Hate Thy Neighbor - S.M. Soto

“Hope is not about proving anything. It’s about choosing to believe this one thing, that love is bigger than any grim, bleak shit anyone can throw at us.”

—Anne Lamott

To the lovers.

The dreamers.

And the floaters.

“Here Comes the Sun”—The Beatles

“You sure you have everything, sweetie?” My mom’s silvery voice echoes from the speaker. With the phone secured against my ear, I hop out from the back of the moving truck I rented and that I’ll be using for the next few days.

“Yes, Mom.” My eyes roll of their own accord. “I have everything. Stop worrying. I’ve been on my own for how many years now?”

The snark that rises in her tone can’t be missed nor mistaken. “This is your first house, Liv. Sue me for wanting everything to go smoothly.”

I slam my eyes shut, feeling awful for keeping her at arm’s length during this whole process. It’s not all my fault. I’ve always been independent. Well, scratch that, I’ve always wanted to be independent. My parents still do many things for me that I often take for granted, even at twenty-five.

“I realize that, and I love you for it.” I sigh. “But don’t worry. I have everything taken care of. Tomorrow, you and Dad are still coming to help unload the heavier stuff before you head back home, right?” I ask, trying to make her feel somewhat better about her role in all of this.

“Your father hasn’t shut up about it, Sweetie. I couldn’t even deter him with sex. That usually always does the trick.”

“Mom,” I groan.

“My God, Liv. I’ve told you, you need to embrace your sensuality, not run from it.”

My mother, Dr. Lisa Hales, is a sex therapist, and the scars from having a parent like her run deep. Nothing is ever off-limits to her. Same goes for my father. He’s a retired psychologist, and I haven’t shared one conversation with the man in all my twenty-five years when he hasn’t tried to psychoanalyze me. The two of them together? It’s about as horrible as you’re thinking. If not worse.

“Mom, I’m all for embracing one’s sexuality and whatnot, but I just don’t want to hear about it when it comes to you and Dad. Please.” A shiver travels through my body, and it’s not a pleasant one.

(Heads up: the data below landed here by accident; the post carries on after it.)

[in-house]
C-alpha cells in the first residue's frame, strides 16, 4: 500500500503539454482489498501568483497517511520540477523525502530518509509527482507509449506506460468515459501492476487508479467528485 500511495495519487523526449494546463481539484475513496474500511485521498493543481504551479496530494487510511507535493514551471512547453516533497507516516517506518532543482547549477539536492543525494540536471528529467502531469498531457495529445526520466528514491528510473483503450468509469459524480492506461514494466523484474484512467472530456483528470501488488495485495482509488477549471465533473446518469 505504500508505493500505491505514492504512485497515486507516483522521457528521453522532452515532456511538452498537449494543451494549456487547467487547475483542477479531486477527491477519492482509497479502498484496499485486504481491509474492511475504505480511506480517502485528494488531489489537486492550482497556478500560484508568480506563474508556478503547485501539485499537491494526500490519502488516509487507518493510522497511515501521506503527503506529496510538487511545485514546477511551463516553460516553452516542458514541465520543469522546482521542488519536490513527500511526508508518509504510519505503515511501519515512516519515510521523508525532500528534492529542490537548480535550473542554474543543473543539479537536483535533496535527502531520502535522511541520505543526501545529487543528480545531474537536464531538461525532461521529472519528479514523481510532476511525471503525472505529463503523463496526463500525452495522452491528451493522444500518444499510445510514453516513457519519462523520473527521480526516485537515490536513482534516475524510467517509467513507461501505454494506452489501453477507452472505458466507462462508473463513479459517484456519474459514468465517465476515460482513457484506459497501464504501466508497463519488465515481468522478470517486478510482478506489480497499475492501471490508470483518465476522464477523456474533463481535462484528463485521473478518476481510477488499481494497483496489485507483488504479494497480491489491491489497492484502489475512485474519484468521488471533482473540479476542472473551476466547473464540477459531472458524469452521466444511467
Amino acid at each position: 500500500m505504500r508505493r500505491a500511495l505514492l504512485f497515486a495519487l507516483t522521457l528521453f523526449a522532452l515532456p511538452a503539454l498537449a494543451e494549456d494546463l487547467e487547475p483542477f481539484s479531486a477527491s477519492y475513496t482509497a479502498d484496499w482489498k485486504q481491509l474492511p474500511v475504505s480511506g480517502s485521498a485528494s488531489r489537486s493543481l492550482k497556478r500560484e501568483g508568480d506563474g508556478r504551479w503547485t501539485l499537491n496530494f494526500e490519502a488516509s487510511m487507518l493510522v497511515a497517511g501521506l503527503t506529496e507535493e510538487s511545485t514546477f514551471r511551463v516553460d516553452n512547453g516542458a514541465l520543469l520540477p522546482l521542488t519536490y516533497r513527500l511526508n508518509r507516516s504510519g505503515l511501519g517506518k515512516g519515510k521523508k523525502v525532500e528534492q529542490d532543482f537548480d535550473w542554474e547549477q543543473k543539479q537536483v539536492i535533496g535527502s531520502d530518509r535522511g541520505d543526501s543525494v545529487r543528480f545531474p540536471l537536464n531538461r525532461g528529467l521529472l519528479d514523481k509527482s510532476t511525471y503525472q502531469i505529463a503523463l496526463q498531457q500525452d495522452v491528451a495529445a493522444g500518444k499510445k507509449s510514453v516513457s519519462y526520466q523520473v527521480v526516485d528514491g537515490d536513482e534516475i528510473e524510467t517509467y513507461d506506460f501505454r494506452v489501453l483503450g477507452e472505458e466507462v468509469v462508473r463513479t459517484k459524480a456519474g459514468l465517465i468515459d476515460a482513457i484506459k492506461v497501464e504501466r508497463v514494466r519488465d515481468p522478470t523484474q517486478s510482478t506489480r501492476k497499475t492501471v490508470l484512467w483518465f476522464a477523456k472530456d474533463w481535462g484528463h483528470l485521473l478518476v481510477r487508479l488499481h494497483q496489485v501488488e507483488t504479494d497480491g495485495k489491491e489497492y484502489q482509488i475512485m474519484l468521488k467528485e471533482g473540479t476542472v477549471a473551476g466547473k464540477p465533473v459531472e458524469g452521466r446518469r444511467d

Mom sighs. I can practically see the displeasure written all over her soft, delicate features, even while on the phone. “We’ll be there. You sure you don’t need us to stay?”

I cringe just thinking about spending an entire night with my parents under the same roof. There’s a reason I packed my shit and fled the nest after high school. Listening to their sexual activities each night was beginning to push me toward the edge of insanity. I swear, they almost ruined sex for me altogether. “I’m positive.”

After hanging up with my mom, before she can ask if I’ve had time to masturbate lately,—she’s been on this masturbation kick and telling me I need to “learn my body and enjoy the fruits,” whatever the hell that’s supposed to mean—I slam the back door to the rental truck shut and turn the handle to engage the lock. Everything I was able to carry and lift on my own is packed in there like sardines. It was like playing a real-life game of Tetris. The bulkier items, I had to have my friends and my previous neighbor help me with. I double-check that it’s locked, before I round the side of the vehicle and climb into the driver’s side.

Destination? My first official home.

That I paid for.

On my own, without the help of my jackass ex-boyfriend.

Scratch that, my ex-fiancé.

You can say I’m excited but even that would most definitely be putting things mildly. I did this all on my own, and I couldn’t be any happier. I mean, I might have to penny pinch and live off ramen for a little while until I get settled at work, but this is where I was always meant to be.

Cranking the radio up, I belt out the song lyrics, feeling more carefree than I have in an awfully long time. My heart fills with a joyous pitter-patter, as I enter the small town of Campbell. It’s not one of those towns where everyone knows everyone, but it’s nothing like Long Beach. It’s a suburb of San Jose and a part of the Silicon Valley area—or at the very least, that’s how they choose to advertise it.

It’s gorgeous here. With great year-round weather and beautiful mountain views, I don’t feel like